For more on Wickard’s farm see footnotes 3, 4, and 5. For his role as an agricultural leader see footnotes 5, 8-12. See footnote 10 for more on the importance of his identity as a “dirt farmer” to other farmers looking to him for leadership.
 1900 United States Census (Schedule 1), Enumeration District 27, Carrollton Township, Carroll County, Indiana, FHL microfilm 1240361, page 5, Line 74, June 8-9, 1900, accessed AncestryLibrary.com; Last Will and Testament of Andrew J. Wickard, July 1903, Carroll County Circuit Court, Carroll County, Indiana, Will Records, Vol 7-9, pages 255-261, Wills and Probate Records, 1798-1999, AncestryLibrary.com; “From Hog Farm to Cabinet,” Time Magazine reprinted in the Des Moines Register, July 20, 1941, 20, Newspapers.com; Albertson, 6-8. Maps of the family farm from 1863, 1874, 1882, and 1939 are available in the IHB marker file.
Note on marker location: The marker is located in Delphi, Carroll County, Indiana, near the Carroll County REMC building. This location is significant in that the REMC was an important initiative to Wickard (footnote 12) and near the site of his death (footnote 1). The Wickard farm was approximately eight miles east of this location near Camden, Carroll County, Indiana.
Claude’s grandfather Andrew Wickard purchased 720 acres, 360 cleared for farming in Carrollton Township, Carroll County, shortly after the Civil War. He passed 100 acres to his son, Andrew Jackson “Jack” Wickard in 1892. Jack added 180 acres to the farm. Claude Wickard would gradually take over operations of the farm from Jack and add even more acreage. Wickard named his property “Fairacre Farms.” (See footnotes 2 and 4 for more descriptions of the farm.) Additionally, many newspapers described the farm in the biographical features they ran after he became Secretary of Agriculture. For example, the Indianapolis Star reported on his improvements to the farm upon his return after college:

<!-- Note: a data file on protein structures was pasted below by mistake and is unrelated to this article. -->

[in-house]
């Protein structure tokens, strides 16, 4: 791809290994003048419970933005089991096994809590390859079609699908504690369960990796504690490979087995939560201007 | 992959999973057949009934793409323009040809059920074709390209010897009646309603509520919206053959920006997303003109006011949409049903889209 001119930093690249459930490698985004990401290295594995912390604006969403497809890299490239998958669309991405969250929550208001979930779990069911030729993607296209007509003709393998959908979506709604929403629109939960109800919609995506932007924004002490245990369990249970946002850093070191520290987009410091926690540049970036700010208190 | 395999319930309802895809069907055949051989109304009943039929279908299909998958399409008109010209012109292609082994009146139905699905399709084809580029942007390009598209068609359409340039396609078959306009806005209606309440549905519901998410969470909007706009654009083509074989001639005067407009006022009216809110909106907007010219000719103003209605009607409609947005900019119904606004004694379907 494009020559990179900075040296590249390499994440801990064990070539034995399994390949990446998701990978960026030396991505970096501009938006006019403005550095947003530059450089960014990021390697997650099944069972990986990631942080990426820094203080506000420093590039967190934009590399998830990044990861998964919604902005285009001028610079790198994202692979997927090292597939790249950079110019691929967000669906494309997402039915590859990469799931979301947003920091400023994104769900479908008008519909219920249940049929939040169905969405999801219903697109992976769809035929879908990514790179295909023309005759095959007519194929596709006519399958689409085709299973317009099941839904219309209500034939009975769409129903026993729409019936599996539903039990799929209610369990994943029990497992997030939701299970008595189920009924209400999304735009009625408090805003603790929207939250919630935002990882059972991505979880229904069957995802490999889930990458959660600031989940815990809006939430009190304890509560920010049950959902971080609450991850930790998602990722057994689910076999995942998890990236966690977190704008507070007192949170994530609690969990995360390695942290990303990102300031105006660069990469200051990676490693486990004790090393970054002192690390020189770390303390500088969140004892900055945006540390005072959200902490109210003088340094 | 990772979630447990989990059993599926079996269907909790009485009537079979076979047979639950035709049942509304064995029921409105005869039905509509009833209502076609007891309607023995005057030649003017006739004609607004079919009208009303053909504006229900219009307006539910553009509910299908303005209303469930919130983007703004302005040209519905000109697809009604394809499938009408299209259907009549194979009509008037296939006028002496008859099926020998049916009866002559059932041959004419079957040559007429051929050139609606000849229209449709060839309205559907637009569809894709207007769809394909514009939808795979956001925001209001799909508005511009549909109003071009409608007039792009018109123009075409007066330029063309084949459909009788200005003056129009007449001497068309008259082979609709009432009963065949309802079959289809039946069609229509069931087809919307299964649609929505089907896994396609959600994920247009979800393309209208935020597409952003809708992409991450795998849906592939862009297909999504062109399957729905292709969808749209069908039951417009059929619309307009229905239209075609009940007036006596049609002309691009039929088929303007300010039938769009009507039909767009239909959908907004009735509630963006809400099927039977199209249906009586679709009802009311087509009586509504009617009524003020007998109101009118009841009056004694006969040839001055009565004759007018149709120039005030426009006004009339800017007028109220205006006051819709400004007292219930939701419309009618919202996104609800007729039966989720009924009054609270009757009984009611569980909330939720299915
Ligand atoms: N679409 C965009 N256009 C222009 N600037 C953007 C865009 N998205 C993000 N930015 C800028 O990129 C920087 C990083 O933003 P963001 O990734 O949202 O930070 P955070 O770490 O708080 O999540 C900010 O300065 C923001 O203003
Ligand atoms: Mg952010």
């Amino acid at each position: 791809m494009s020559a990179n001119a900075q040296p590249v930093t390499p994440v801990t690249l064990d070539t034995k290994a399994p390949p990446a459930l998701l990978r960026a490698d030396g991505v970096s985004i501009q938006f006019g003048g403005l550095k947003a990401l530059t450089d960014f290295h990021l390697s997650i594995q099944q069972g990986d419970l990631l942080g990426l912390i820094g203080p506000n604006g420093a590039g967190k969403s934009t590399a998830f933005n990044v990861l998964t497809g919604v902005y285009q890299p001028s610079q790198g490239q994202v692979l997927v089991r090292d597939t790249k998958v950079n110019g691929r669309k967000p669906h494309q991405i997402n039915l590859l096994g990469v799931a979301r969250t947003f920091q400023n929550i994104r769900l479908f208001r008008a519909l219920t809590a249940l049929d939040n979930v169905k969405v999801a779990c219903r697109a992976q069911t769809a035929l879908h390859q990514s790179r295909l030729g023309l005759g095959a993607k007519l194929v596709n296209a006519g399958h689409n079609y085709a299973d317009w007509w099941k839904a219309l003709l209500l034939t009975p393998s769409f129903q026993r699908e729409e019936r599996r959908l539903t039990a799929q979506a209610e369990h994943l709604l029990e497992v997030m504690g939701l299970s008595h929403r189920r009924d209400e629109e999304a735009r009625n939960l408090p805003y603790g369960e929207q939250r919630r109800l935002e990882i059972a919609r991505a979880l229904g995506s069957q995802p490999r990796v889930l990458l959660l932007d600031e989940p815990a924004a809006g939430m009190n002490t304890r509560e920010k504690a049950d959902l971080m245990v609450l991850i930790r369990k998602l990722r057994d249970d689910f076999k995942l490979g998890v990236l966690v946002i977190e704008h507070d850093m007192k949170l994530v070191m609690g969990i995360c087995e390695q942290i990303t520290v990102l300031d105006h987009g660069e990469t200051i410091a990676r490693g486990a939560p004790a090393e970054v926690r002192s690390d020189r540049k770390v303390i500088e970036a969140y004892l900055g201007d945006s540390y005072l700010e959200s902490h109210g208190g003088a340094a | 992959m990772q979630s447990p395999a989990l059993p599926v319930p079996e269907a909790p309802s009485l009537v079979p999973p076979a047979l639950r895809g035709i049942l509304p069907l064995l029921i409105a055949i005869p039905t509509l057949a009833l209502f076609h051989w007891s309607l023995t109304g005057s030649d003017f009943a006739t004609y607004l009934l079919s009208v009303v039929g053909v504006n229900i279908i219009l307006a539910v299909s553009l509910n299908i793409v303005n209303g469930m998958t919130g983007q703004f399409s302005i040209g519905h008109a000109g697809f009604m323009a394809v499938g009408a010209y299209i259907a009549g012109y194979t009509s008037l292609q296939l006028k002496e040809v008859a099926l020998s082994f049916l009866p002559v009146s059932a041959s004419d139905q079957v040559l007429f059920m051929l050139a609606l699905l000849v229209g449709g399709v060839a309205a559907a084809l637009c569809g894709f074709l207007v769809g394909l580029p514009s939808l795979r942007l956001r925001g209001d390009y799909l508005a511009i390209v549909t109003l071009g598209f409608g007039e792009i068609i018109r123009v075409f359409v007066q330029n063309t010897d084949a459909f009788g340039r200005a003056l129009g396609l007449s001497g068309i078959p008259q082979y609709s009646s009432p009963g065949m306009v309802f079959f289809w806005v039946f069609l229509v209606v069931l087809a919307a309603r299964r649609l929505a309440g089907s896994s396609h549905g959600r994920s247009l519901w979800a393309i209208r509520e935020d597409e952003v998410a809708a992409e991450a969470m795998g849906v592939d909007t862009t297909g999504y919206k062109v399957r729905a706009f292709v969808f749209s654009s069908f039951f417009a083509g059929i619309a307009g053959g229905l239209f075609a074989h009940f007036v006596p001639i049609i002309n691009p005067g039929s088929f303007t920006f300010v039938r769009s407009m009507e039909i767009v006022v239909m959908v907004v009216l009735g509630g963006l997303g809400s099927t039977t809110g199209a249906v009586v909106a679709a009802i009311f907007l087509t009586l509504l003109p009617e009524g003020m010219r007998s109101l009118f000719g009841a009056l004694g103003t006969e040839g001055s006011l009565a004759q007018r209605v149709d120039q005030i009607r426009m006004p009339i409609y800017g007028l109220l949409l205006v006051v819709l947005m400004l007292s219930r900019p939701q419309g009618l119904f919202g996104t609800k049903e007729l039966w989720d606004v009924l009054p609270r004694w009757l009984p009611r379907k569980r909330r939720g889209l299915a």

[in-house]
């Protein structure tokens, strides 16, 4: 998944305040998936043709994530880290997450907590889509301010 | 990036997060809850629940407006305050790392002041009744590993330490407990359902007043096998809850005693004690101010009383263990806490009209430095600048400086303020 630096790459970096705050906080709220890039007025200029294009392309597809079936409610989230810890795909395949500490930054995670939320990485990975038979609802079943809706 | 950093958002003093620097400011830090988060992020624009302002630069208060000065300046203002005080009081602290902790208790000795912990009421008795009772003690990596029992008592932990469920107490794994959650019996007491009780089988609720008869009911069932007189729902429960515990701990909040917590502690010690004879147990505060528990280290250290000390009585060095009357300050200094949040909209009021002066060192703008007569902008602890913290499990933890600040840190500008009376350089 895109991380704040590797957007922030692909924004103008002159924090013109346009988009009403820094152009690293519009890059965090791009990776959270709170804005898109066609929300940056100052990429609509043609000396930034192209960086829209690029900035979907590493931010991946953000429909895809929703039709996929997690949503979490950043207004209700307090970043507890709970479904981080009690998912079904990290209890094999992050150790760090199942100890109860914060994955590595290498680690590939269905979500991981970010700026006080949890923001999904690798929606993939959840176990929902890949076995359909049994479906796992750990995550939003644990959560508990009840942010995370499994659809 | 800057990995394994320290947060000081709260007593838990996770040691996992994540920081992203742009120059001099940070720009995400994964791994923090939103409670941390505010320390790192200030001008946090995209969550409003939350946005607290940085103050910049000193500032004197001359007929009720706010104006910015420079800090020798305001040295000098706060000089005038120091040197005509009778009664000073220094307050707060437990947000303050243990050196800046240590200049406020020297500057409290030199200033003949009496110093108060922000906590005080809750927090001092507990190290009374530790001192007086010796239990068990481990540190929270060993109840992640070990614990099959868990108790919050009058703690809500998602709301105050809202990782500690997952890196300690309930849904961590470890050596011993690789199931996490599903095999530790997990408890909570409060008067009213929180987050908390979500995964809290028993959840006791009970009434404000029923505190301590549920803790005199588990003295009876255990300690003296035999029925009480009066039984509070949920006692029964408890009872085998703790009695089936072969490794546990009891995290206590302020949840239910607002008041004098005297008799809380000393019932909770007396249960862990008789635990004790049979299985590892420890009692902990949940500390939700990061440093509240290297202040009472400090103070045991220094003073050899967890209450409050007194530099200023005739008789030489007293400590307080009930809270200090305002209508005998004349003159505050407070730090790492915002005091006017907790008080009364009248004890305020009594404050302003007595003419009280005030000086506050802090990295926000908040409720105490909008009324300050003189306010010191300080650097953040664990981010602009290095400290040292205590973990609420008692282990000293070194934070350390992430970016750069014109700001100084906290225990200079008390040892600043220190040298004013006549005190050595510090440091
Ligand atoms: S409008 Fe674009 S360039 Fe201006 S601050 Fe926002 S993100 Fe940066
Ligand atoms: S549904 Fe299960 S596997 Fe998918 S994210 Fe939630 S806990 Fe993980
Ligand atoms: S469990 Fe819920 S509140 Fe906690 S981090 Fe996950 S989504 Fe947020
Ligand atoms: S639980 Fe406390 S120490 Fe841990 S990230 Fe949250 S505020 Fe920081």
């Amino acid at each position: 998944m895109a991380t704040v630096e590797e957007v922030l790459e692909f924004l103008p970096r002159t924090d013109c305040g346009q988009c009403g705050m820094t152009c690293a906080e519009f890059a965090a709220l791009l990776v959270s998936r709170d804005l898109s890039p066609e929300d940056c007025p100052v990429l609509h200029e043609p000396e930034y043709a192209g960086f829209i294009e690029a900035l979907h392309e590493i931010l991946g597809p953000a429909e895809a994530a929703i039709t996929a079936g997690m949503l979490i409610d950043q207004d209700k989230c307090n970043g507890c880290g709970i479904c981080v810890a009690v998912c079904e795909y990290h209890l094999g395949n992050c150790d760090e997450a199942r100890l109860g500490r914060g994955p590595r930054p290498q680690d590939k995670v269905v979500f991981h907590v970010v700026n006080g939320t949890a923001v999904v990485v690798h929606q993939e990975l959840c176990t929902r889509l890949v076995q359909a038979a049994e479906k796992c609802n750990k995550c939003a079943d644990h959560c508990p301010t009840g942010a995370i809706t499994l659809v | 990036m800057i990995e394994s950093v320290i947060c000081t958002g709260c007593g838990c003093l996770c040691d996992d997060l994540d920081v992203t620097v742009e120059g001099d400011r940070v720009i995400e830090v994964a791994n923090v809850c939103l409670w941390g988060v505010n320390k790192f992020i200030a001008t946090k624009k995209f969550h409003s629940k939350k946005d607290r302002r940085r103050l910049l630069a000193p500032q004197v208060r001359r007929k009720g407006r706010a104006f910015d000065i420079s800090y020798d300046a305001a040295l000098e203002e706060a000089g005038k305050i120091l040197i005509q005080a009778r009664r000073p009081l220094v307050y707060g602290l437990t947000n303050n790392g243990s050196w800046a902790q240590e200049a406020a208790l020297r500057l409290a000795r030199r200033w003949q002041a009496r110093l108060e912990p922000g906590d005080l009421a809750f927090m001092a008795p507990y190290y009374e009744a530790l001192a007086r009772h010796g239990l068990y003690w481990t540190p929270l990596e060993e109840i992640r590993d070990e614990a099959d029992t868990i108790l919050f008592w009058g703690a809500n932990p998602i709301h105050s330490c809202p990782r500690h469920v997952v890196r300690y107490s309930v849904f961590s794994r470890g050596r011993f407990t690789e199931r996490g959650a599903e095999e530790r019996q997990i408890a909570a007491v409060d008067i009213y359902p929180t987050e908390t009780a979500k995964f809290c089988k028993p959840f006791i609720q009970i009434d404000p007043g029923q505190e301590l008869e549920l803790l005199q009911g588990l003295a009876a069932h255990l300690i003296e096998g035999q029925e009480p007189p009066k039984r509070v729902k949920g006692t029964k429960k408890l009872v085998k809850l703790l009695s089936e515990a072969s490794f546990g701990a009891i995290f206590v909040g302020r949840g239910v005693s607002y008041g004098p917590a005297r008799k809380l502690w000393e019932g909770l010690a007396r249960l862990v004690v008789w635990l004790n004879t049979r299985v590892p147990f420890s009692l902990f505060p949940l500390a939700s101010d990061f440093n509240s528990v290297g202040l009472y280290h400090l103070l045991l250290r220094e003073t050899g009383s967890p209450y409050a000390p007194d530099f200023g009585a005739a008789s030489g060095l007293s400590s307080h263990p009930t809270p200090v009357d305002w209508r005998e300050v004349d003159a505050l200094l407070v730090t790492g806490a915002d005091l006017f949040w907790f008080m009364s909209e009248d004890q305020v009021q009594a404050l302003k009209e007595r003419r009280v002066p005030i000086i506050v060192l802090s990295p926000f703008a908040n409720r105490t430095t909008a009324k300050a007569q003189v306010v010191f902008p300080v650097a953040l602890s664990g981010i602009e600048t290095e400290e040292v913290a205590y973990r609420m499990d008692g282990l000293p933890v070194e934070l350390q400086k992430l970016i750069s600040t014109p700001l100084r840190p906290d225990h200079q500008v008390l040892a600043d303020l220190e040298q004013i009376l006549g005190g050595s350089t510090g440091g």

Wickard became a good farmer, won 10 gold medals from the farm bureau for coaxing a yield of 100 bushels to the acre from his cornfields. He went in heavily for hogs, got into the ton-litter competition, won another half-dozen medals. In five years he had bought another 100 acres abutting his ancestral 280 and had paid off a $5,000 mortgage.
The IHB marker file contains many more examples of such articles.
 “Roosevelt Names Claude R. Wickard Farm Secretary,” Indianapolis Star, August 20, 1940, 1, Newspapers.com; “From Hog Farm to the Cabinet,” Time Magazine reprinted in the Des Moines Register, July 20, 1941, 20, Newspapers.com; Itinerary for Secretary and Mrs. Wickard, July 1942, Folder: Second Inter-American Conference on Agriculture, Mexico, July 1942, Department of Agriculture Files, R-S, 1933-1945, Container 16, Papers of Claude Wickard; “Wickard Resigns as REA Head; To Return to Farm in Indiana,” (Richmond) Palladium-Item, March 17, 1953, 1, Newspapers.com; Albertson, 125.
Albertson stated that Wickard “had made it a practice to visit the farm at least once a month” after his career took him to Washington. For example, in 1940, the Indianapolis Star reported, “During all the time he has been in Washington, Wickard has supervised the operations on his own farm of 380 acres, where several hundred heads of hogs are grown and fattened every year, and while on speaking dates over the Middle West he finds time to spend a few hours at the farm or on the campus of Purdue.” In a 1941 profile of the Secretary, Time Magazine noted that despite the “international emergency,” Wickard rushed back to his farm when his hogs got sick. While the visits may have been less frequent during WWII, he always maintained his Carroll County farm and considered it home. The IHB marker file contains dozens of newspaper articles mentioning his visits to his Carroll County farm between official obligations. For example, in the summer of 1942, he travelled from Washington, D.C., to his farm in Indiana and then on to Mexico City for the Inter-American Conference on Agriculture. The Papers of Claude Wickard contain some correspondence with workers on his farm. After he retired from the REA in 1953, he returned to live at Fairacre Farms.